Adolescents less likely than adults to meet exercise targets, World Health Organization says

The WHO recommends that teens get 60 minutes a day of exercise, much more than is recommended for adults.
Posted at 11:20 AM, Jun 26, 2024

A new study released by the World Health Organization says 80% of teens across the world are not meeting the organization's recommended levels of physical activity.

The World Health Organization says that those ages 5-17 should get an average of at least an hour a day of moderate to vigorous exercise, with most of the physical activity being aerobic. Teens not getting enough exercise can lead to increased adiposity, poorer cardiometabolic health, fitness and behavioral conduct/pro-social behavior, and reduced sleep duration, the WHO said.

Examples of aerobic physical activity include walking, running, swimming and bicycling.

"Sedentary behavior is any period of low-energy expenditure while awake such as sitting, reclining or lying," the WHO said. "Lives are becoming increasingly sedentary through the use of motorized transport and the increased use of screens for work, education and recreation."

The WHO also found that 31% of adults aren't getting enough physical activity, which is up from 26% five years ago.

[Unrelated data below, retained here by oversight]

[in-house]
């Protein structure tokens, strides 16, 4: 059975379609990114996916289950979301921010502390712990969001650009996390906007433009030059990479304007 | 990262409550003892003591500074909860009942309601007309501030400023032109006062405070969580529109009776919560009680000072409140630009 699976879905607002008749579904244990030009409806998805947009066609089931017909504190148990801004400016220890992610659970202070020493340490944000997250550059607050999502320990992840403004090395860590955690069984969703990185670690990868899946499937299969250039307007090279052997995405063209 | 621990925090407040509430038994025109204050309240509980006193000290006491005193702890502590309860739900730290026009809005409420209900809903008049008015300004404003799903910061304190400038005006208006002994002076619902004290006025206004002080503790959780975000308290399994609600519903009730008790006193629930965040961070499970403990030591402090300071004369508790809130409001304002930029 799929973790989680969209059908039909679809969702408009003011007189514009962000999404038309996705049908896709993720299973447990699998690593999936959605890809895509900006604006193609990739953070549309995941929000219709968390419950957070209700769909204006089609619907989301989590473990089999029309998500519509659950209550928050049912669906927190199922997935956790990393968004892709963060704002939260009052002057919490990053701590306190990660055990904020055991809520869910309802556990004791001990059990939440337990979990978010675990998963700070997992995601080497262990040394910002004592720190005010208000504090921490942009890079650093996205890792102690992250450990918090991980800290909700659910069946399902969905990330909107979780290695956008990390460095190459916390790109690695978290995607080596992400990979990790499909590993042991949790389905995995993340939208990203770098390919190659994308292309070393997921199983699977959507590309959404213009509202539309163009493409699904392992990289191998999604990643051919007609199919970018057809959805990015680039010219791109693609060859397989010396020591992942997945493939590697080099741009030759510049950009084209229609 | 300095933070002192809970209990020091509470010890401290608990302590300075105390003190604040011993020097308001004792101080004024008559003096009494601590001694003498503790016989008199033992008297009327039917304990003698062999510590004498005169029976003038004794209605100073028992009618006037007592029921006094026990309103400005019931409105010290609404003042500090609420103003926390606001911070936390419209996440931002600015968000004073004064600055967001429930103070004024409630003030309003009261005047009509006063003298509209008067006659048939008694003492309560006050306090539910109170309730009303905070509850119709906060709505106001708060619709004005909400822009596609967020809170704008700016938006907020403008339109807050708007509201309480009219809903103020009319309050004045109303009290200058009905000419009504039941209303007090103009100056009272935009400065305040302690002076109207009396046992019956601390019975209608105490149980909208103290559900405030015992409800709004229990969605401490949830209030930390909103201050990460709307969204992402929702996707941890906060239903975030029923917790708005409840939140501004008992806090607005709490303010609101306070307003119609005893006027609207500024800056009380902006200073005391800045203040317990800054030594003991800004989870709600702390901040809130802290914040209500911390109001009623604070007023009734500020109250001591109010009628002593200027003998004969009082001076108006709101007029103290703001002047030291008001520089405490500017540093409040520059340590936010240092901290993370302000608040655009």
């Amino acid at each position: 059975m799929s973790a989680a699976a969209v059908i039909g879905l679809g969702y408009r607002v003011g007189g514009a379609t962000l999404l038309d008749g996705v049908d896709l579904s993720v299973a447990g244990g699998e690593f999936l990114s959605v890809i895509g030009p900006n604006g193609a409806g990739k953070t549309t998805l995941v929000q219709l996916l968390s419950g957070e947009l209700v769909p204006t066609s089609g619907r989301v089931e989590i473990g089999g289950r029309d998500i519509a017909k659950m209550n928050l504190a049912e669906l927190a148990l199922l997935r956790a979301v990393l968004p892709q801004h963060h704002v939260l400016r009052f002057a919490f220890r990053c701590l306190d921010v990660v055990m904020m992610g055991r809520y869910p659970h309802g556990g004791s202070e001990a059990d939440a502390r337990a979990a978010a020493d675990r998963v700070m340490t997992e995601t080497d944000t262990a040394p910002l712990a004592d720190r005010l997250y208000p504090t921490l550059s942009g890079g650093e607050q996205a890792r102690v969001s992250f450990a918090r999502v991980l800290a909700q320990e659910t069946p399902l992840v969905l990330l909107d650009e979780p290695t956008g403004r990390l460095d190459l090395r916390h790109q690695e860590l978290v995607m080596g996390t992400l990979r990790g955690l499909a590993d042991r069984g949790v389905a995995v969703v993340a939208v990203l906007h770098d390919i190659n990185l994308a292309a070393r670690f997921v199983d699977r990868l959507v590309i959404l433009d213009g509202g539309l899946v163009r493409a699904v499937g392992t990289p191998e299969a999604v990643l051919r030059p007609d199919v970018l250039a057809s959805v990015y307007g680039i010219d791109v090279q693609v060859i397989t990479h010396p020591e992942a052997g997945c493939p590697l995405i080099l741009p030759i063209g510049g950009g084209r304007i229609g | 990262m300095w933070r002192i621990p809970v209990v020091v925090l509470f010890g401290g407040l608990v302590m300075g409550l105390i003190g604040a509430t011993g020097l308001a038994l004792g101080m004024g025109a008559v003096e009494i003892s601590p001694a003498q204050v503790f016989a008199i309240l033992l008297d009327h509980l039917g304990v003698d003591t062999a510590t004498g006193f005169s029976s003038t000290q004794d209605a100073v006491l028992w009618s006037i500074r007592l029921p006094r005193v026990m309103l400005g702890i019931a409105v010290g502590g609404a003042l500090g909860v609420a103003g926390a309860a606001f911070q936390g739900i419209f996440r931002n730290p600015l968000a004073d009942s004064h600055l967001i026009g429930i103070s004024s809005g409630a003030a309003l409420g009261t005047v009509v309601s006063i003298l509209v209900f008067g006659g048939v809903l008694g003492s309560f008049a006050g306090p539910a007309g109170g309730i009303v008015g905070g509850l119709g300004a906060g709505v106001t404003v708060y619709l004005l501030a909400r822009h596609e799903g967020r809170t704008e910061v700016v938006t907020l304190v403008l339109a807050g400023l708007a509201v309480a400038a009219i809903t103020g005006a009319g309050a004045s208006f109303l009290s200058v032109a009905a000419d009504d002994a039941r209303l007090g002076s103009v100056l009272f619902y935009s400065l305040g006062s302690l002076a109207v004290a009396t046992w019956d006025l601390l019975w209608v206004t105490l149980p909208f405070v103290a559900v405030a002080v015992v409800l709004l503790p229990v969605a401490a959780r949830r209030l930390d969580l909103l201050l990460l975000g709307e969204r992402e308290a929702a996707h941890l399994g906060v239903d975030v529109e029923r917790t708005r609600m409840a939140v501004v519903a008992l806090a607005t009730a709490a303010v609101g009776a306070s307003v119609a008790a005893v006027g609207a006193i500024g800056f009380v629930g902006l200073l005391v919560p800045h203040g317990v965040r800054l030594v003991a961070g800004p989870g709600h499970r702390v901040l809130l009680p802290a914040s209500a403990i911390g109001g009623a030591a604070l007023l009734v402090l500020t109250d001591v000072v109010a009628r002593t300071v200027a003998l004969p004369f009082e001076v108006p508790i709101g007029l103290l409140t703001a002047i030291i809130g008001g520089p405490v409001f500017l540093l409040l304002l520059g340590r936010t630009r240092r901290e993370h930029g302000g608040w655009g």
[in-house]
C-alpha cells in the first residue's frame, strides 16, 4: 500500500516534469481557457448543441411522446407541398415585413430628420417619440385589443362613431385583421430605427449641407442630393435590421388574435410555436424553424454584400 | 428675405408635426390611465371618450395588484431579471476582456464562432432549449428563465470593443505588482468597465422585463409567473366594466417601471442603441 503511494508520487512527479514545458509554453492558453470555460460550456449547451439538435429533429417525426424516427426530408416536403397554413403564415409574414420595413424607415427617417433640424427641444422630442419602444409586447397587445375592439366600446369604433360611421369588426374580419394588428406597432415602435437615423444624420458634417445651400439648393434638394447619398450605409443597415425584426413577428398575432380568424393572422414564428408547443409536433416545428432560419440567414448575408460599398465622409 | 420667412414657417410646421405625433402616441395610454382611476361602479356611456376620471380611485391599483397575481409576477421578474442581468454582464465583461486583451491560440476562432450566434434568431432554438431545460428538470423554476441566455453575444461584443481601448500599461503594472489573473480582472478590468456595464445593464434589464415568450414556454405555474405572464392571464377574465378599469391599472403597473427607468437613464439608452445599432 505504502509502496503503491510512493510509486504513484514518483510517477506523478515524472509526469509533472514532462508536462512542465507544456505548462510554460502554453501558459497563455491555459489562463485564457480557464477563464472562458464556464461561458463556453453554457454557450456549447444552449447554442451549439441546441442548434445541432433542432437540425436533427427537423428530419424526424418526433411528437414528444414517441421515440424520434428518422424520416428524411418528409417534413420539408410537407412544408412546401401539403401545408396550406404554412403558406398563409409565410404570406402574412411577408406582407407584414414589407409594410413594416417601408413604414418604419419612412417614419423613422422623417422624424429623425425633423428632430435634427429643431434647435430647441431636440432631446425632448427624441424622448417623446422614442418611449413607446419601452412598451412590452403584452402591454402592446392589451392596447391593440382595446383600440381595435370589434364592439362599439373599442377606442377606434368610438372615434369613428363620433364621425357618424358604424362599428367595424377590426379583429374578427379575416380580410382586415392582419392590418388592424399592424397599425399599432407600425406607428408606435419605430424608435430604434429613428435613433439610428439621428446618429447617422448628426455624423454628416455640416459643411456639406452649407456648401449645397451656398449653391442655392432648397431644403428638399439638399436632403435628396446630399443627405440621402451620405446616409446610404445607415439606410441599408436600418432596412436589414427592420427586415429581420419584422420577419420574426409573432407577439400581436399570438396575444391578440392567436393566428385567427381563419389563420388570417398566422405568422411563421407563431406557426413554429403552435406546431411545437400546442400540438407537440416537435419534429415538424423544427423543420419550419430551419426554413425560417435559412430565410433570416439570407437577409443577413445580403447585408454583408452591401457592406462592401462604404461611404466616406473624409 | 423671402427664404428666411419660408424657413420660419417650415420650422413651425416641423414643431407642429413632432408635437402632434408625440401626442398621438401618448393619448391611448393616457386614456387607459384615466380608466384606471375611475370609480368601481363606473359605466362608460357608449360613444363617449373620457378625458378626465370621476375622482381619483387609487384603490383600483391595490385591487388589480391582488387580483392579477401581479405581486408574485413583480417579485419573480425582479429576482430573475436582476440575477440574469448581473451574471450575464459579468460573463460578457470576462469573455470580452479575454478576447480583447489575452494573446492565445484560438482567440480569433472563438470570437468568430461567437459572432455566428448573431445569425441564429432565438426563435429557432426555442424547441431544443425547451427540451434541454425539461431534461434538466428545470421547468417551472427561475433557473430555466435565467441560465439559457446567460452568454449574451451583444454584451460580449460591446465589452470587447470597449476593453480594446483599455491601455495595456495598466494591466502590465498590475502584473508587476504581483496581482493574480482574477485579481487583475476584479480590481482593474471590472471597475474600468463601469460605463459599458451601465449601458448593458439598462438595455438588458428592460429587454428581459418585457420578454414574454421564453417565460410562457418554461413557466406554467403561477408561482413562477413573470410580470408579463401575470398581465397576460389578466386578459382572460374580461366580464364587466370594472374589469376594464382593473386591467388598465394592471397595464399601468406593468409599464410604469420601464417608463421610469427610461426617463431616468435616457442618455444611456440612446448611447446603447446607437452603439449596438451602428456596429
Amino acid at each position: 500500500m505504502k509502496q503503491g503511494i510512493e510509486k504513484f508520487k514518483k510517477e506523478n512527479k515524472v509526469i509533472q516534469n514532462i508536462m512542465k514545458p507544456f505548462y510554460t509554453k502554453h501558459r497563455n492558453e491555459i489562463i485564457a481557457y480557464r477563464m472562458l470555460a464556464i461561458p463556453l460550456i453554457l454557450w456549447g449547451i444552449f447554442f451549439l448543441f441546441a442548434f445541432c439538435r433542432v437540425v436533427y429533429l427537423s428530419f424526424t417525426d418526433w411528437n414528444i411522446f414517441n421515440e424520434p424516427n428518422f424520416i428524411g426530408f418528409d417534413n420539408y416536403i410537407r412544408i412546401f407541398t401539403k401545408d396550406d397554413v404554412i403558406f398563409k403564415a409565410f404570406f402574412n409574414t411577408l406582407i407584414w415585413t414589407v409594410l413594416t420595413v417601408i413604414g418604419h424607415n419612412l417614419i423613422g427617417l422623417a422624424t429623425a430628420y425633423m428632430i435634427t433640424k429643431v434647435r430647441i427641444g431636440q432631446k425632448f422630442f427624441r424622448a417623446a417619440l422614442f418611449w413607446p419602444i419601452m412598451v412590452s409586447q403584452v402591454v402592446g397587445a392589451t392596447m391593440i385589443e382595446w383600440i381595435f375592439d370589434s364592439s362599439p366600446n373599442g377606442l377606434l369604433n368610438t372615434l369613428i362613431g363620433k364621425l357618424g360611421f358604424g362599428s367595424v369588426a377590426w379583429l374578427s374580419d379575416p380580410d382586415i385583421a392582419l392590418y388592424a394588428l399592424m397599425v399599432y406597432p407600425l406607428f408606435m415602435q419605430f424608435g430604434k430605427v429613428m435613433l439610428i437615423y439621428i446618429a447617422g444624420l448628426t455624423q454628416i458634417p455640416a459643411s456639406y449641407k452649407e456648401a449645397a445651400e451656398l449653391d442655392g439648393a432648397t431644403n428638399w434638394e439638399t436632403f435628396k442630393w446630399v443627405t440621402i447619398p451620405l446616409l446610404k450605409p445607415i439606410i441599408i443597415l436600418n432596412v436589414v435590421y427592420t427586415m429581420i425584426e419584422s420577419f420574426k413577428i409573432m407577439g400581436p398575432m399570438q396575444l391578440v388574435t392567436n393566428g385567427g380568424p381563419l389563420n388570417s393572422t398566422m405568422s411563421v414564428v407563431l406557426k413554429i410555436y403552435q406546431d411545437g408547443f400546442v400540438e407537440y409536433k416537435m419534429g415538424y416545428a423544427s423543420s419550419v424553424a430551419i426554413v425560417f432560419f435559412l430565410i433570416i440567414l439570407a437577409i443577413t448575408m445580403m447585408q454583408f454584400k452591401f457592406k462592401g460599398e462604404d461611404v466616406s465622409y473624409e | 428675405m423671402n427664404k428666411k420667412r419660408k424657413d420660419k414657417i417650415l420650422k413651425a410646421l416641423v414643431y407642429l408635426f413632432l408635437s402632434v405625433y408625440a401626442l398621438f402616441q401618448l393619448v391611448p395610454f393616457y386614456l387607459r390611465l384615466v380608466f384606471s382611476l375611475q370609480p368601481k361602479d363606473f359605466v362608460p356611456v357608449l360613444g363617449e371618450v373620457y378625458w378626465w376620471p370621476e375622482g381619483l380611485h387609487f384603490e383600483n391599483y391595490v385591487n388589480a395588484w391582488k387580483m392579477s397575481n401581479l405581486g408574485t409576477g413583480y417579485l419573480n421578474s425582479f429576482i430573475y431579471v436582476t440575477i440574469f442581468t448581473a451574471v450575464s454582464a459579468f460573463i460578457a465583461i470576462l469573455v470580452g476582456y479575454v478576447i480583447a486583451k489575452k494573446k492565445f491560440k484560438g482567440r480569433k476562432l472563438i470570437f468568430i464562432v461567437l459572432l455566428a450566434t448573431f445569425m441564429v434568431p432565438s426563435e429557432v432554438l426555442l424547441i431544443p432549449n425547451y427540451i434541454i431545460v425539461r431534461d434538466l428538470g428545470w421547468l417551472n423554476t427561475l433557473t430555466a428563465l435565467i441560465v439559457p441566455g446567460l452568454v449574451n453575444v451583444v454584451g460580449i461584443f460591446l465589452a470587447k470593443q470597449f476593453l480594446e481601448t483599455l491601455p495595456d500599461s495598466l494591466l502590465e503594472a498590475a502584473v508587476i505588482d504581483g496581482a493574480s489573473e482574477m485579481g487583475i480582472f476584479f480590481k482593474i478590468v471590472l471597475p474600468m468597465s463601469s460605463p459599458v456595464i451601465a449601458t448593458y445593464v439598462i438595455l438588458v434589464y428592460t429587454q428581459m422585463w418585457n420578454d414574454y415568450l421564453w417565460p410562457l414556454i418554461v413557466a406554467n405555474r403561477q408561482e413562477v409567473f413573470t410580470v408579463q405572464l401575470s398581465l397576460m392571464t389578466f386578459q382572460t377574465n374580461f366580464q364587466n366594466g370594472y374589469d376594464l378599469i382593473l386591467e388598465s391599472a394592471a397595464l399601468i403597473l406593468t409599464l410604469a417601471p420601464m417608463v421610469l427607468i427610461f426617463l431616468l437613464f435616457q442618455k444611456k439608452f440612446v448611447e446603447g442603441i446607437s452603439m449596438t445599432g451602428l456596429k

"These new findings highlight a lost opportunity to reduce cancer and heart disease, and improve mental health and well-being through increased physical activity," said Dr. Tedros Adhanom Ghebreyesus, WHO director-general. "We must renew our commitment to increasing levels of physical activity and prioritizing bold action, including strengthened policies and increased funding, to reverse this worrying trend.”

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The WHO recommends 150-300 minutes a week of moderate-intensity exercise for adults, or 75-150 minutes a week of vigorous physical activity. Additionally, adults should include muscle-strengthening activities at least twice a week.

The WHO said adults not getting enough physical activity puts them at risk of cardiovascular diseases such as heart attacks and strokes, Type 2 diabetes, dementia and cancers such as breast and colon.

The World Health Organization said it is urging its member nations to develop policies aimed at increasing exercise rates.